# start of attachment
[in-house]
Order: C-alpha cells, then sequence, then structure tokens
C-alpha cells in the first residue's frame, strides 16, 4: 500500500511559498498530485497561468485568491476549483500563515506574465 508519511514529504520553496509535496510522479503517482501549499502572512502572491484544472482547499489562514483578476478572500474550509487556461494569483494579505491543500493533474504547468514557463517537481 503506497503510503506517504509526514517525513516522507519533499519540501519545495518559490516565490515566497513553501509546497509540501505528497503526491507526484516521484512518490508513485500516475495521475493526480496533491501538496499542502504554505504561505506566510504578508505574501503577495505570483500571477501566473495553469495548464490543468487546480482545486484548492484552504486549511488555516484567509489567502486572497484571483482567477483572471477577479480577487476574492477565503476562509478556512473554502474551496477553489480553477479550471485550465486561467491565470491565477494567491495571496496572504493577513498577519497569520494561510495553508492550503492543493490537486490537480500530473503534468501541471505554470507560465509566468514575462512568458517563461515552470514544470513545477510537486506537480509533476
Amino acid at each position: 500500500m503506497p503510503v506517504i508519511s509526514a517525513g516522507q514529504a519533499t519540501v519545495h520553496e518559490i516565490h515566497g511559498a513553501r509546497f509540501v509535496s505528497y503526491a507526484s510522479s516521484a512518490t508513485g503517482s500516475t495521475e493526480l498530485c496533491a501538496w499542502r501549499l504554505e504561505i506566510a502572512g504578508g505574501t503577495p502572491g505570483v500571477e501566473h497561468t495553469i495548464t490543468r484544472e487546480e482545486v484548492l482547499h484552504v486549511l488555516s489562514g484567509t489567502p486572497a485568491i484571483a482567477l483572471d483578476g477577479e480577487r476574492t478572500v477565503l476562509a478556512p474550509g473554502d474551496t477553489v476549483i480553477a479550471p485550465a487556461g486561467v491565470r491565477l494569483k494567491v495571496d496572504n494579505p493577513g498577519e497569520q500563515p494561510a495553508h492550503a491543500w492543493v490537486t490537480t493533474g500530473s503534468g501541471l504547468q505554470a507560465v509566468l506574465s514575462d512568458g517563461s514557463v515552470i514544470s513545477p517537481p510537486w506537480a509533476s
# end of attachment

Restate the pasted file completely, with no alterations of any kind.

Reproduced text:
[in-house]
Order: C-alpha cells, then sequence, then structure tokens
C-alpha cells in the first residue's frame, strides 16, 4: 500500500511559498498530485497561468485568491476549483500563515506574465 508519511514529504520553496509535496510522479503517482501549499502572512502572491484544472482547499489562514483578476478572500474550509487556461494569483494579505491543500493533474504547468514557463517537481 503506497503510503506517504509526514517525513516522507519533499519540501519545495518559490516565490515566497513553501509546497509540501505528497503526491507526484516521484512518490508513485500516475495521475493526480496533491501538496499542502504554505504561505506566510504578508505574501503577495505570483500571477501566473495553469495548464490543468487546480482545486484548492484552504486549511488555516484567509489567502486572497484571483482567477483572471477577479480577487476574492477565503476562509478556512473554502474551496477553489480553477479550471485550465486561467491565470491565477494567491495571496496572504493577513498577519497569520494561510495553508492550503492543493490537486490537480500530473503534468501541471505554470507560465509566468514575462512568458517563461515552470514544470513545477510537486506537480509533476
Amino acid at each position: 500500500m503506497p503510503v506517504i508519511s509526514a517525513g516522507q514529504a519533499t519540501v519545495h520553496e518559490i516565490h515566497g511559498a513553501r509546497f509540501v509535496s505528497y503526491a507526484s510522479s516521484a512518490t508513485g503517482s500516475t495521475e493526480l498530485c496533491a501538496w499542502r501549499l504554505e504561505i506566510a502572512g504578508g505574501t503577495p502572491g505570483v500571477e501566473h497561468t495553469i495548464t490543468r484544472e487546480e482545486v484548492l482547499h484552504v486549511l488555516s489562514g484567509t489567502p486572497a485568491i484571483a482567477l483572471d483578476g477577479e480577487r476574492t478572500v477565503l476562509a478556512p474550509g473554502d474551496t477553489v476549483i480553477a479550471p485550465a487556461g486561467v491565470r491565477l494569483k494567491v495571496d496572504n494579505p493577513g498577519e497569520q500563515p494561510a495553508h492550503a491543500w492543493v490537486t490537480t493533474g500530473s503534468g501541471l504547468q505554470a507560465v509566468l506574465s514575462d512568458g517563461s514557463v515552470i514544470s513545477p517537481p510537486w506537480a509533476s